The Open Banking Standard

A proposal for The UK Open Banking Standard has been released.

The Treasury is committed to “an open standard for Application Programming Interfaces in UK banking” which it believes will empower customers with “more control over their data” whilst making it easier for companies to use data ” in a variety of helpful and innovative ways.” To achieve this the Open Banking Working Group (OBWG) was set up to “produce a detailed framework for how an Open Banking Standard could be designed and delivered, with a timetable for achieving this.” Today they released that report.

Why is banking a concern?

According to the Open Banking Working Group  “Banking as a service has long sat at the heart of the economy because of the need to seamlessly and efficiently connect different economic agents who are buying and selling goods and services.” Staying at the forefront of global banking is a target for the current government.

Potential problems.

In short, Trust.

“Trust will remain the single most important factor in determining how those different means of connecting will be made beneficial. Our challenge has been to determine how best to enable high security (a critical foundation to building and maintaining trust) while not impeding development in a rapidly changing world… This standard will only be as good as the trust that all of the participants required to make it successful have in it; that will ultimately rely on the trust of individuals and businesses.”

It seems that the OBWG have failed to identify the ways in which blockchain technology can remove trust from these situations. Perhaps this will be highlighted in future reports as the technology matures and ways to implement it in a way that doesn’t require trust become more mainstream. 

Will customers be forced to give up their data?

The EU is “rapidly advancing legislation that will, upon implementation in the next two years, require UK banks (subject to consent from individuals and businesses) to open access to their customer data and payments capabilities.”.

It is not clear as to whether companies will be able to offer services to people who do not wish to enter into the system, however it will be possible for users to set access to their data as closed.

“Any individual’s personal bank details or a company’s transaction data are considered closed or shared data. They will be made available via an open API as a result of the implementation of this work, but access to them would be subject to consent of the individual or business to whom the data belongs and specific governance related to that. Such data will not be licensed or made public as open data as a result of this work… Data exists on a spectrum of accessibility. The data spectrum ranges from closed to shared to open. The data accessed via an open API may be closed, shared or open data.”

Summary of Key recommendations.

  • “An independent authority should be created, in collaboration with industry, to oversee development and deployment of the Open Banking Standard. Regulation is to be expected in any area of development where large amounts of personal data will be handled. This should be seen as a positive step in protecting consumers against malpractice from third parties. 
  • The Open Banking API should be built as an open, federated and networked solution, as opposed to a centralised/hub-like approach. This echoes the design of the Web itself and enables far greater scope for innovation. A distributed network is bound to help this project to grow, be adopted more rapidly and develop into a more robust system than a centralised approach.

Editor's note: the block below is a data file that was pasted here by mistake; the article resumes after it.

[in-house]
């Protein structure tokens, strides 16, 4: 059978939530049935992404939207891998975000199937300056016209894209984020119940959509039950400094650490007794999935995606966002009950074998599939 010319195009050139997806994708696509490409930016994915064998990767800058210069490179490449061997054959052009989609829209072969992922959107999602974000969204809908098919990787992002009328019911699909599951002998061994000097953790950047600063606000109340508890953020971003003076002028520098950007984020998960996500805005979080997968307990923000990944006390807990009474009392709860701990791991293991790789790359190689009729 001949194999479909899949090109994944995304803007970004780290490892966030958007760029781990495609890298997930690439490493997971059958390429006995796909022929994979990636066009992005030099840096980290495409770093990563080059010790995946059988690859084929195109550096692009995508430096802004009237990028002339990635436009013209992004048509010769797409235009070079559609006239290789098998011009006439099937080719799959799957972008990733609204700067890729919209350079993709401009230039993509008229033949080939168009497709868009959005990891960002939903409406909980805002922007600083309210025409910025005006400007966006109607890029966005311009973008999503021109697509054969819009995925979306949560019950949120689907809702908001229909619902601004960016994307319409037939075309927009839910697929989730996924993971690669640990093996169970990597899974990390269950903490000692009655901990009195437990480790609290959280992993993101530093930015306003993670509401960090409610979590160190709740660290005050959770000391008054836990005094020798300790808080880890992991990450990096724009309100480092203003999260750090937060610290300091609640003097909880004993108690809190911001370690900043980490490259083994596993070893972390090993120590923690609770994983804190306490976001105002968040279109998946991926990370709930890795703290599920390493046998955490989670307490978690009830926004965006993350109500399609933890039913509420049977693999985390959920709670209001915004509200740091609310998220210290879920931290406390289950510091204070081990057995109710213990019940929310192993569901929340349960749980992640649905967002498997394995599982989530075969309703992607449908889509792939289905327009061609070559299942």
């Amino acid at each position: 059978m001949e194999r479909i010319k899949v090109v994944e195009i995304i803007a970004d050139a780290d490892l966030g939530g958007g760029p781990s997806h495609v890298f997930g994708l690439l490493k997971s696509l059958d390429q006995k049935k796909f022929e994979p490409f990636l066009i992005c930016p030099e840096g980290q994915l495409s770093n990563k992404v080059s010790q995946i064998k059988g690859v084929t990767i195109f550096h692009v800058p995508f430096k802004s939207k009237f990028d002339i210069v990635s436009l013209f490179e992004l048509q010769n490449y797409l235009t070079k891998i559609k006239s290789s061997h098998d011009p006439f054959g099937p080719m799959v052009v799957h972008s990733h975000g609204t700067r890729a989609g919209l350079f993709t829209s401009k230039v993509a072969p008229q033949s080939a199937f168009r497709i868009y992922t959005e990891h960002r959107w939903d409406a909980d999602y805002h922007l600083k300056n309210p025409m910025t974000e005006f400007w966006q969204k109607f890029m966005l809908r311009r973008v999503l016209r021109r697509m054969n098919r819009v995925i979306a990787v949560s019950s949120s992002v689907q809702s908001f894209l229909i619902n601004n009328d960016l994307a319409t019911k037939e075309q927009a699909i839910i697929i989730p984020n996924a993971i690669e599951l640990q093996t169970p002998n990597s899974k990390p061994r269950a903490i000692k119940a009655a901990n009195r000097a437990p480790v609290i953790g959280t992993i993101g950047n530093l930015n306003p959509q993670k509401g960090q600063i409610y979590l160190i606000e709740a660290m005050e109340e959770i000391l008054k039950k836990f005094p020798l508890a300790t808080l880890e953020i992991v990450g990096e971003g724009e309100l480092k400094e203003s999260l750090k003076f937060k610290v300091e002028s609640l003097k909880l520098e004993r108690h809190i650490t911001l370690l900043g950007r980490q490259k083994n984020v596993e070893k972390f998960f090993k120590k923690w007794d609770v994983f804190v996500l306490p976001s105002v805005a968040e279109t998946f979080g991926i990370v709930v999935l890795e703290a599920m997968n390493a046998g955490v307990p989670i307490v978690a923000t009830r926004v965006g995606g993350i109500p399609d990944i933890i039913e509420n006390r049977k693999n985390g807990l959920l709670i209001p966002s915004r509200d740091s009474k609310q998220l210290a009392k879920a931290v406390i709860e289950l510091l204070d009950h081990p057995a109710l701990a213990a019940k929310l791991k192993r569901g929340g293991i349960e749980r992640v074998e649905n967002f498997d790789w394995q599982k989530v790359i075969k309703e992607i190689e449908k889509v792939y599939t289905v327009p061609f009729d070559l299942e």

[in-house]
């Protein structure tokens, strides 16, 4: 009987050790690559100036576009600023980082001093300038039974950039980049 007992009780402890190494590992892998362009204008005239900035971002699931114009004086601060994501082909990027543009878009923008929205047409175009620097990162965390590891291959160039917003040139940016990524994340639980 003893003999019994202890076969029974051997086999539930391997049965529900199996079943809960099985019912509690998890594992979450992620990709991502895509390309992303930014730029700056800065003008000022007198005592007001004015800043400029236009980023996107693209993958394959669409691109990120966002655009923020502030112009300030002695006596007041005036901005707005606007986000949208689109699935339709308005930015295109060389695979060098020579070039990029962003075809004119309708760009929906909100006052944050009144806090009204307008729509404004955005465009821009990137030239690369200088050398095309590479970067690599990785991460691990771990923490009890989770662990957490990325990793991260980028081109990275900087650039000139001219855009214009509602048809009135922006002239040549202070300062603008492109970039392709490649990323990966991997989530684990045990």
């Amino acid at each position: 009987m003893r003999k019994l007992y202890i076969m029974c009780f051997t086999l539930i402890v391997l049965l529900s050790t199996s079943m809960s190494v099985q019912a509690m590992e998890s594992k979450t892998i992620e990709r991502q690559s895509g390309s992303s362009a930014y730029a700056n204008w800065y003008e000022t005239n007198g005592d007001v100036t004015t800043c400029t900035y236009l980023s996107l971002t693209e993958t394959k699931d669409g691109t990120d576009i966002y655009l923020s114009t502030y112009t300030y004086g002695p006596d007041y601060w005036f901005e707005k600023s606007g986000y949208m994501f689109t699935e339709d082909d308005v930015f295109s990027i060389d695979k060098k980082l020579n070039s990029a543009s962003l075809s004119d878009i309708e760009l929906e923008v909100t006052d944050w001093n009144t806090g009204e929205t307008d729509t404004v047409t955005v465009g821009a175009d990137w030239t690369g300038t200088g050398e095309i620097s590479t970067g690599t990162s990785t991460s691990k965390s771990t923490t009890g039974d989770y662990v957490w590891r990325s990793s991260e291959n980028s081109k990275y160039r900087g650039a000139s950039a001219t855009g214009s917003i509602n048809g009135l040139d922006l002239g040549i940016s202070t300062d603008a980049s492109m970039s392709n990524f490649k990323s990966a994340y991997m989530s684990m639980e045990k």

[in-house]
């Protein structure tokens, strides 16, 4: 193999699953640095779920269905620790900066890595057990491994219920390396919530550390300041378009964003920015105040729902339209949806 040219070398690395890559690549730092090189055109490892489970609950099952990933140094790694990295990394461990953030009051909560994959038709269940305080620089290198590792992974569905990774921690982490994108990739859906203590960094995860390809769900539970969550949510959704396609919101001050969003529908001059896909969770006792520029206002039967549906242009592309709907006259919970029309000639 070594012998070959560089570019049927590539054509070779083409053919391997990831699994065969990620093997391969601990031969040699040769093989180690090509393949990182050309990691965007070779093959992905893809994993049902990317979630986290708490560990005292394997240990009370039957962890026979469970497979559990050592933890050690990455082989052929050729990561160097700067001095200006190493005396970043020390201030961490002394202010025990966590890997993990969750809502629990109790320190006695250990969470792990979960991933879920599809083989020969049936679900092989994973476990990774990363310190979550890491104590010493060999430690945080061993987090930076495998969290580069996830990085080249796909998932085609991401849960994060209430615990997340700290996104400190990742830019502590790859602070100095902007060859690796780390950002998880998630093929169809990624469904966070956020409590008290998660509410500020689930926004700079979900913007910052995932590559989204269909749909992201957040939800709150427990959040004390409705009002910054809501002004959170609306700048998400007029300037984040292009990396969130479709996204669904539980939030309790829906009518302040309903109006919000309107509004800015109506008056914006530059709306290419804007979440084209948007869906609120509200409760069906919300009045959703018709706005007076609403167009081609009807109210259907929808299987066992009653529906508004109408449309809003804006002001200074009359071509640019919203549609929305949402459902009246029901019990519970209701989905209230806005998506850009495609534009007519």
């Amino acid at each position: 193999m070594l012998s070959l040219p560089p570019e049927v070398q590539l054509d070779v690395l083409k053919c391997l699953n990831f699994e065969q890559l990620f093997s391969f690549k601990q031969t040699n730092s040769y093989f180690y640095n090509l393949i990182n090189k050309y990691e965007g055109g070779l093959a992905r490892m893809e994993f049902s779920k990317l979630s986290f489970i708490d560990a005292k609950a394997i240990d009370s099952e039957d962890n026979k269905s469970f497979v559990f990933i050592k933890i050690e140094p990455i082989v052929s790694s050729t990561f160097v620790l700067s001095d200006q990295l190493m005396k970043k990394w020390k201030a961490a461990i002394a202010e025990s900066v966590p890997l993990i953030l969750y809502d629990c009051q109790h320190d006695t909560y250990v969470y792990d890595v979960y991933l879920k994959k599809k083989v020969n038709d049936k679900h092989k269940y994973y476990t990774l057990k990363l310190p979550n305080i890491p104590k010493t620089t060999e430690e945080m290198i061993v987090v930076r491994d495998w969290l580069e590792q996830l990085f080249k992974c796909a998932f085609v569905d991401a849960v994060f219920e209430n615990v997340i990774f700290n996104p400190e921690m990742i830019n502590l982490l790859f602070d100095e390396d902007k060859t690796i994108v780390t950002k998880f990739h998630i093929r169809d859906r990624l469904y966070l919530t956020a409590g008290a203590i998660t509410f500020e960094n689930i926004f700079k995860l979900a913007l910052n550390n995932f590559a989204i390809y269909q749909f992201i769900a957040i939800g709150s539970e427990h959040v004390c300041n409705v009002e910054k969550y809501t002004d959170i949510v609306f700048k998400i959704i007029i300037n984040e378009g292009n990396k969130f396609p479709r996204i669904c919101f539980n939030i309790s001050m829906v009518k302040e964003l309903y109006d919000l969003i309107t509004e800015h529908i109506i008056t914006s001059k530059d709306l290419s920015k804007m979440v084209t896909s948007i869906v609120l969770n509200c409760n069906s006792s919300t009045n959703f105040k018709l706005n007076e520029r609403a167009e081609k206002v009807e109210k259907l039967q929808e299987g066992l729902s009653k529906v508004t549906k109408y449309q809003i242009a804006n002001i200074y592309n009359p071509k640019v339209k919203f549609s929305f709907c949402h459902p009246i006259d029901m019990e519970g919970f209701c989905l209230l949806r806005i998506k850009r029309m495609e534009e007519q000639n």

• Customer transaction data (data that is presented to customers in their financial statements, including underlying transaction history, and data that relates to a customer’s account through which payments can be initiated) should be made available, with consent, via the Open Banking API as both customer-related data and aggregated dataThe mention of aggregated data here is important, this data will be a valuable asset to whichever company is permitted access by users. Expect to see special offers / rates for those users willing to allow 3rd party access to aggregated data. 
  • Protocols will be developed and shared with all participants in the Open Banking Standard to ensure that redactions in data that is shared via the open APIs are truly exceptional, based on specific risk considerations. Further work will be needed to explore the extent of redaction and what alternatives may be available.
  • The Independent Authority would vet third parties, accredit solutions and publish its outcome through a whitelist of approved third partiesAgain this should protect consumers from malicious 3rd parties. 
  • The Open Banking Standard will be made available under a licence that permits it to be freely used, reused and distributedThis is a positive and forward thinking approach which will foster rapid development in other industries where this type of system can be developed. Furthermore it will aid in developing the security of the system by utilising many developers to detect vulnerabilities. 
  • Permission to access data will only be granted on the basis of informed customer consent, will be subject to constraints (e.g. duration or transaction size) and must be able to be revoked by the customer as easily as they were granted, or, if required for objective reasons, the data attribute provider.
  • Permission to both “read” and “write” certain data should be granted to third parties via the open API.”

Sources

http://theodi.org/open-banking-standard

www.scribd.com/doc/298569302/The-Open-Banking-Standard

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